Pope approves change to "The Lord's Prayer"

Pope Francis has approved a change in the words of the popular "Lord's Prayer" as contained in the Bible.

Specifically instead of saying “lead us not into temptation”, it will say “do not let us fall into temptation”.

The new wording was approved by the general assembly of the Episcopal Conference of Italy last month. It will appear in the third edition of the Messale Romano, the liturgical book that contains the guiding texts for mass in the Roman Catholic church.

The Pope said in 2017 he believed the wording should be altered. The Pope says he thinks the English translation of the prayer is not correct.

"It is not a good translation because it speaks of a God who induces temptation." 

"I am the one who falls. It’s not him pushing me into temptation to then see how I have fallen."

“A father doesn’t do that; a father helps you to get up immediately. It’s Satan who leads us into temptation – that’s his department.”

According to a spokesman to The Guardian, The Catholic church in England and Wales said it had no immediate plans to change the wording. “The Lord’s Prayer has been changed in the Italian language – there are no plans at present for it to change in English.”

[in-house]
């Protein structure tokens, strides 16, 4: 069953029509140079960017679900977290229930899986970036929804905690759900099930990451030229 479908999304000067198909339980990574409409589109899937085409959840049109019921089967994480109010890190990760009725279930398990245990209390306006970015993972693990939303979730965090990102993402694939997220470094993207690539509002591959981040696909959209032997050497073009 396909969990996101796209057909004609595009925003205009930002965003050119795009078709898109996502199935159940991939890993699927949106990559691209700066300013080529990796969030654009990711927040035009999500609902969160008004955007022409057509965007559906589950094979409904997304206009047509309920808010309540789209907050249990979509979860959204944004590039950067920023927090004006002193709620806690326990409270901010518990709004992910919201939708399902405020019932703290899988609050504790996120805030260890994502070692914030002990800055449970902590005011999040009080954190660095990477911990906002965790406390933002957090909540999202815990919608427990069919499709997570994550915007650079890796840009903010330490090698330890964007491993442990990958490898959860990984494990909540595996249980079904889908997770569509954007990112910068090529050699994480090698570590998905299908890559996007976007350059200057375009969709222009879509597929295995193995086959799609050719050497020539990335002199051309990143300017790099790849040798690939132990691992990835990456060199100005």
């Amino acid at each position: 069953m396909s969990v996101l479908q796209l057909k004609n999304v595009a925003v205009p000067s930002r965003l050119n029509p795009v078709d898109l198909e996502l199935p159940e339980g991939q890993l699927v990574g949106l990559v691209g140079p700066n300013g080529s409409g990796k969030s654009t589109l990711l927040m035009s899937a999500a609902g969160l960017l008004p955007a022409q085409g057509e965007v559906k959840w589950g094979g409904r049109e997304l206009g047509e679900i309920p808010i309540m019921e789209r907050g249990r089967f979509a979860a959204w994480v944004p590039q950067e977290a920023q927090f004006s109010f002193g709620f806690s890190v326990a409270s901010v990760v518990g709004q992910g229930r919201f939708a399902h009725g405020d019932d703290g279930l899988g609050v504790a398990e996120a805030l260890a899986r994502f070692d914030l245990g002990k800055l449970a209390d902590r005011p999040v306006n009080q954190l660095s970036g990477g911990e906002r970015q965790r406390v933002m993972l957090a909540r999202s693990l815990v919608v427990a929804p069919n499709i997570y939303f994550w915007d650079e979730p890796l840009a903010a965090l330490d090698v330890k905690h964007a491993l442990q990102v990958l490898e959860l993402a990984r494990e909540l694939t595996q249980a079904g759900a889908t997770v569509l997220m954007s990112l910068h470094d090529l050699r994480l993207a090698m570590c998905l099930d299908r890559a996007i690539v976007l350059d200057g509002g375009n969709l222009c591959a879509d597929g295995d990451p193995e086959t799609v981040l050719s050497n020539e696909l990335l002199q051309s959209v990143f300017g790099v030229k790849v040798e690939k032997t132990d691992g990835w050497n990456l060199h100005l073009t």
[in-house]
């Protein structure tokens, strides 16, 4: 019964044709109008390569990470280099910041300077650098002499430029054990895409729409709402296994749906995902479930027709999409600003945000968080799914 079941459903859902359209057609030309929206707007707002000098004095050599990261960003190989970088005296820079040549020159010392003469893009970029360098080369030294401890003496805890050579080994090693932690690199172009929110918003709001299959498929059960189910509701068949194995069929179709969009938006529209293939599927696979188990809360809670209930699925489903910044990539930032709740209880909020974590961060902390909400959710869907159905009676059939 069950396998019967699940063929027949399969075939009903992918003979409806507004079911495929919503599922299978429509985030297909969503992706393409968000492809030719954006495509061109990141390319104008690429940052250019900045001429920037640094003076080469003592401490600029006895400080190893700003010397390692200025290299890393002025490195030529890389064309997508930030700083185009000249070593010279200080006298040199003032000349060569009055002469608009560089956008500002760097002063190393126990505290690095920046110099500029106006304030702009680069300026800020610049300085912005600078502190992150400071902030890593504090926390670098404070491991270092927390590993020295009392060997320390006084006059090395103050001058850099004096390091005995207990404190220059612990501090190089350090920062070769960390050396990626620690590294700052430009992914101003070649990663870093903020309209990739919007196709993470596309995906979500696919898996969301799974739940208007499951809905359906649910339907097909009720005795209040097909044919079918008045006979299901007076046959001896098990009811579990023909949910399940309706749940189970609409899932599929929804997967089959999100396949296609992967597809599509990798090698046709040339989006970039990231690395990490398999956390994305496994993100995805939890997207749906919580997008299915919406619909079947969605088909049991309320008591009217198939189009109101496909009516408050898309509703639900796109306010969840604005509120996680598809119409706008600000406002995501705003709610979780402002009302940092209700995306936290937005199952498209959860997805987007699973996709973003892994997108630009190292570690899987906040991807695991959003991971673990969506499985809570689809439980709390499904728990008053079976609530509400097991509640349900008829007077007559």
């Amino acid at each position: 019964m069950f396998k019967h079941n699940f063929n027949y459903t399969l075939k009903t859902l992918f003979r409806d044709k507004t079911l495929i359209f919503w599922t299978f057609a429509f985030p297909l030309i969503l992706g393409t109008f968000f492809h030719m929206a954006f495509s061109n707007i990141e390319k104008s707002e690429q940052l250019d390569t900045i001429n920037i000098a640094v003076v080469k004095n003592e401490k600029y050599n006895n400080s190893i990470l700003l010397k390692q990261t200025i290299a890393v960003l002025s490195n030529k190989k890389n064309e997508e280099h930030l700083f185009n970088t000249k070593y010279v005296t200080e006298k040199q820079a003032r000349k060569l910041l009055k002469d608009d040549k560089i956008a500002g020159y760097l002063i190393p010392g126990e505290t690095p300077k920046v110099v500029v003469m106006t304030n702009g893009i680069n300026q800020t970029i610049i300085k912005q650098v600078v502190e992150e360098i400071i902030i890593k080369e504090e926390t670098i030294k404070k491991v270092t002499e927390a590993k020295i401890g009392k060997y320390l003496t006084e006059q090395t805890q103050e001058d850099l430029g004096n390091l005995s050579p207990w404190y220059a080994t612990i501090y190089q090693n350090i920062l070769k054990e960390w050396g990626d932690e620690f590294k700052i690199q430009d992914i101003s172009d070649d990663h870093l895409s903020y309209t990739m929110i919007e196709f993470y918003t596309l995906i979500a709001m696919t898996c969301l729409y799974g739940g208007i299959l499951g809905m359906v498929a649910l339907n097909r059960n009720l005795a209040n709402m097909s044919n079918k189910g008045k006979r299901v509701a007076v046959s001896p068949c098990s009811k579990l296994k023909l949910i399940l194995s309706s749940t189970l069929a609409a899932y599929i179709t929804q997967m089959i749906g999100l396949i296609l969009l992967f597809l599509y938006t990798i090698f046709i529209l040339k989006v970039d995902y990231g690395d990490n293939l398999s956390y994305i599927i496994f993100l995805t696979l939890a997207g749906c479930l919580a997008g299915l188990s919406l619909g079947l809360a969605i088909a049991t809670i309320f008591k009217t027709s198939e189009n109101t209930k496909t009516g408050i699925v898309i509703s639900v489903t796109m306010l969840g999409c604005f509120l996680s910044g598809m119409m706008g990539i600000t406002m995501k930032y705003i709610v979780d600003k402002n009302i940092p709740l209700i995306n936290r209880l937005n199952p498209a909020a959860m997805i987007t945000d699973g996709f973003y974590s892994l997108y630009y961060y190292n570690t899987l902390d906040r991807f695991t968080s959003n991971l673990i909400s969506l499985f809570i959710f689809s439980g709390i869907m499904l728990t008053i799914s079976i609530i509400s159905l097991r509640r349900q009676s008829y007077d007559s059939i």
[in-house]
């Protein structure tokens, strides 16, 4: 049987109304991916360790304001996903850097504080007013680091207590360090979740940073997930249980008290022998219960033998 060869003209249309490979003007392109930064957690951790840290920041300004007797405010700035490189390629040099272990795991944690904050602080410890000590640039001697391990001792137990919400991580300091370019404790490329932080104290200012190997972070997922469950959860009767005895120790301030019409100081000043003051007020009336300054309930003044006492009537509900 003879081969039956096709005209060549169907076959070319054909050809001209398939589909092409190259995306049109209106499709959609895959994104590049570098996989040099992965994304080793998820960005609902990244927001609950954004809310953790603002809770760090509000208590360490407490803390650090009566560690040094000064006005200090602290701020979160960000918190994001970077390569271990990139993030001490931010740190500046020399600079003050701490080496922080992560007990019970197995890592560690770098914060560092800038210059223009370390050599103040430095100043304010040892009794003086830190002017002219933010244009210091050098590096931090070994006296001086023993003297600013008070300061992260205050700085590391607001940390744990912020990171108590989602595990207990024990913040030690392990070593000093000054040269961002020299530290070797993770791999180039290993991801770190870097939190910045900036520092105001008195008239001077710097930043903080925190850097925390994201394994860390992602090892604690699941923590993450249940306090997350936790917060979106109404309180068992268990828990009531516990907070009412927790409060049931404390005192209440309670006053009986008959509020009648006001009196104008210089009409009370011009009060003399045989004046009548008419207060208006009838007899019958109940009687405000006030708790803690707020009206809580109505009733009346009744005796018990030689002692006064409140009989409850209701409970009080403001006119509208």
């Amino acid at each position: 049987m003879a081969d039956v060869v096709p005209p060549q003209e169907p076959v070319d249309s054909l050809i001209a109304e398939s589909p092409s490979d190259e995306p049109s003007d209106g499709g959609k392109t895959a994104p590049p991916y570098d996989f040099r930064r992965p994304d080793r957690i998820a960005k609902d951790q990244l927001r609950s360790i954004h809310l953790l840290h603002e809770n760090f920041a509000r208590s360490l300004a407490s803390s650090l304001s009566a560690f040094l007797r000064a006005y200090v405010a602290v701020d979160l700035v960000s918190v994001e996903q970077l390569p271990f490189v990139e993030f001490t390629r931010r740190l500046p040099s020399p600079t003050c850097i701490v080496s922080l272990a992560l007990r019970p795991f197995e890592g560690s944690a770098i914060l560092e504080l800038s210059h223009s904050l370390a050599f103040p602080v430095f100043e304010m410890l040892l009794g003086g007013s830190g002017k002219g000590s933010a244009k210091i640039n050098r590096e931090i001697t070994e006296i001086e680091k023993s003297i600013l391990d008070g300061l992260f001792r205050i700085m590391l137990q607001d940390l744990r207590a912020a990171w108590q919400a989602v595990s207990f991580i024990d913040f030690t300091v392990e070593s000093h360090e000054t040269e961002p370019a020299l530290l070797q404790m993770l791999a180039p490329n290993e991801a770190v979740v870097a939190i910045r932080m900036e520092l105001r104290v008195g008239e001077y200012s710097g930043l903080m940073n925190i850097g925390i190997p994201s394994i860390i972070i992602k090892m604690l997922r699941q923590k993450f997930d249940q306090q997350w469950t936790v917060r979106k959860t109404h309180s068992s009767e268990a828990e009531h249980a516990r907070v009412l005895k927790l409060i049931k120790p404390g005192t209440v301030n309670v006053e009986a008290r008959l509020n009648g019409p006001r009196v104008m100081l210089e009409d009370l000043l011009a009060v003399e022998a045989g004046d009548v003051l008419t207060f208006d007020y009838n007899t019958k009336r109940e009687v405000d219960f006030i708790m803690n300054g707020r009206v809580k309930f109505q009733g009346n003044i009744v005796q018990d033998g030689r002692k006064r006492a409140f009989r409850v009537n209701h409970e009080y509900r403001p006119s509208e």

“Each language will be studied to see the specific meaning and understanding of the language. I am sure there will be some consultation with the English-speaking nations.”

This is the full text of "The Lord's Prayer" as contained in Matthew 6: 9 -13 (KJV)
Our Father which art in heaven, Hallowed be thy name.
Thy kingdom come, Thy will be done in earth, as it is in heaven.
Give us this day our daily bread.
And forgive us our debts, as we forgive our debtors.
And lead us not into temptation, but deliver us from evil: For thine is the kingdom, and the power, and the glory, for ever. Amen.
Francis also reportedly approved changes to The Gloria from "peace on Earth to people of good will" to "peace on Earth to people beloved by God."

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